Christmas Eve Eve (Sunday night) - I am deep in the throes of cold symptoms and exhausted from several busy days with even less sleep than usual. So while my husband and the children settle in for a boisterous game of Landslide (the 1971 Parker Brothers version, not the updated one), I excuse myself and hit the sheets at a mercifully early 9:15 p.m! I don't rise until almost 7:00 a.m. on Christmas Eve Day (that's almost 10--count them, 10--hours of sleep!)
After morning coffee and computer time, I make waffles for the family on our George Foreman grill (a really cool appliance that I need to use more often). Then we leave the dishes for later and settle in to listen to Lessons and Carols (I wrote about that here). Afterward my husband, a full-time Lutheran cantor, leaves the house to begin preparing for one of the most demanding 24-hour periods of his year (four worship services in 17 hours). The children and I spend the afternoon doing some last-minute housecleaning (so that the main level is nice for Christmas morning even if the master bedroom is a disaster because of all the clutter that has been relocated there). Then at about 3:30 I leave to pick up my mother and bring her to our house for the night as well as to do an emergency stop at Target for a few additional stocking stuffers.
Back at home, my mom, the kids and I have dinner together while my husband is at church leading the first of our three Christmas Eve worship services. At 6:15 the children and I leave for church (my mom stays home to nurse an ailing back) to ensure that the 12-year-old and I will arrive in time for 6:45 choir warm-up.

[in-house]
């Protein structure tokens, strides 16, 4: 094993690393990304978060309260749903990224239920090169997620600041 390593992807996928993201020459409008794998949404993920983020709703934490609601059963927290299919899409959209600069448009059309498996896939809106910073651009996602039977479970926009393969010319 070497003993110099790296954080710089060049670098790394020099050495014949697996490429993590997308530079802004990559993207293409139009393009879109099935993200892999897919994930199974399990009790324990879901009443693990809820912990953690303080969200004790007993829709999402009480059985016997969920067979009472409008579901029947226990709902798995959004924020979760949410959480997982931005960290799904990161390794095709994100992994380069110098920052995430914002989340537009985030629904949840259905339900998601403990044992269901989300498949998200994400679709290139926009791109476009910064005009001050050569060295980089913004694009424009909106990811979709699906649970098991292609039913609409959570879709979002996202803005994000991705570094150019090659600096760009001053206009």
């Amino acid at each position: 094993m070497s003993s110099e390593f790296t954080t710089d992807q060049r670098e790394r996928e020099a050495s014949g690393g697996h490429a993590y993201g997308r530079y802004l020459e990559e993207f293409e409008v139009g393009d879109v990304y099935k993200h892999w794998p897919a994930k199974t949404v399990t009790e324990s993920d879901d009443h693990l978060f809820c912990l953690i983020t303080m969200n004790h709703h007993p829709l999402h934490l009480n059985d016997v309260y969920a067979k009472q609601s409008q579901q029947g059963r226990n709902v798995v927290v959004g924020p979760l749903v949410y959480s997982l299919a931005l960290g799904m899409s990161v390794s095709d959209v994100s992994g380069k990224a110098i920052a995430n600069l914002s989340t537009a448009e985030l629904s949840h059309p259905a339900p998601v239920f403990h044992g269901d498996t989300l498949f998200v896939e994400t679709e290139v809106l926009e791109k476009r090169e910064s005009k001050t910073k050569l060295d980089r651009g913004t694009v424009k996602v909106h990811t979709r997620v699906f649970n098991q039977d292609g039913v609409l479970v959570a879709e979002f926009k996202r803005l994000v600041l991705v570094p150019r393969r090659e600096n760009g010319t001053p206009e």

7:15 p.m. - 12-year-old daughter begins her a cappella solo on the first stanza of "Once in Royal David's City" (the traditional opening of the Lessons and Carols liturgy, which our church follows for this particular service). As the flute player intones the introduction to the hymn, I see a look of panic fly across my daughter's face, as her repeated efforts to turn on the cordless microphone in her hand prove to be in vain. I am equally unsuccessful, and the reason is soon apparent: the battery is dead. There is no time to run for a new battery, so in classic "the show must go on" fashion this seasoned children's choir veteran takes a deep breath and projects as best she can across our rather large sanctuary as the cross is processed down the center aisle. For once (and blessedly so), there are no babies crying, no whispered comments, and no noisy coughs or sneezes, as the assembly listens to the unamplified but still quite audible voice of a little girl's voice announcing the birth of the Saviour:
Once in royal David's city
Stood a lowly cattle shed
Where a mother laid her baby
In a manger for his bed.
Mary was that mother mild,
Jesus Christ her little child.
The service continues with additional flute, brass, and children's choir offerings, including the traditional "Quempas Carol" (with traveling groups of children singing from opposite sides of the sanctuary) and the famous Willcocks descants on "Hark, the Herald Angels Sing" and "O Come, All Ye Faithful" (as usual, I am completely unable to sing on those stanzas but instead find myself dissolving into blubbering sobs as I listen to the voices of the children sailing high above those of the assembly).
After worship the children and I return home, where there is only about an hour to spare before my oldest son and I need to return for the final service of the evening. I use that time to have a quick snack, chat with my mother, and get the 4-year-old ready for bed. Grandma will read him his stories and big Sis will tuck him in.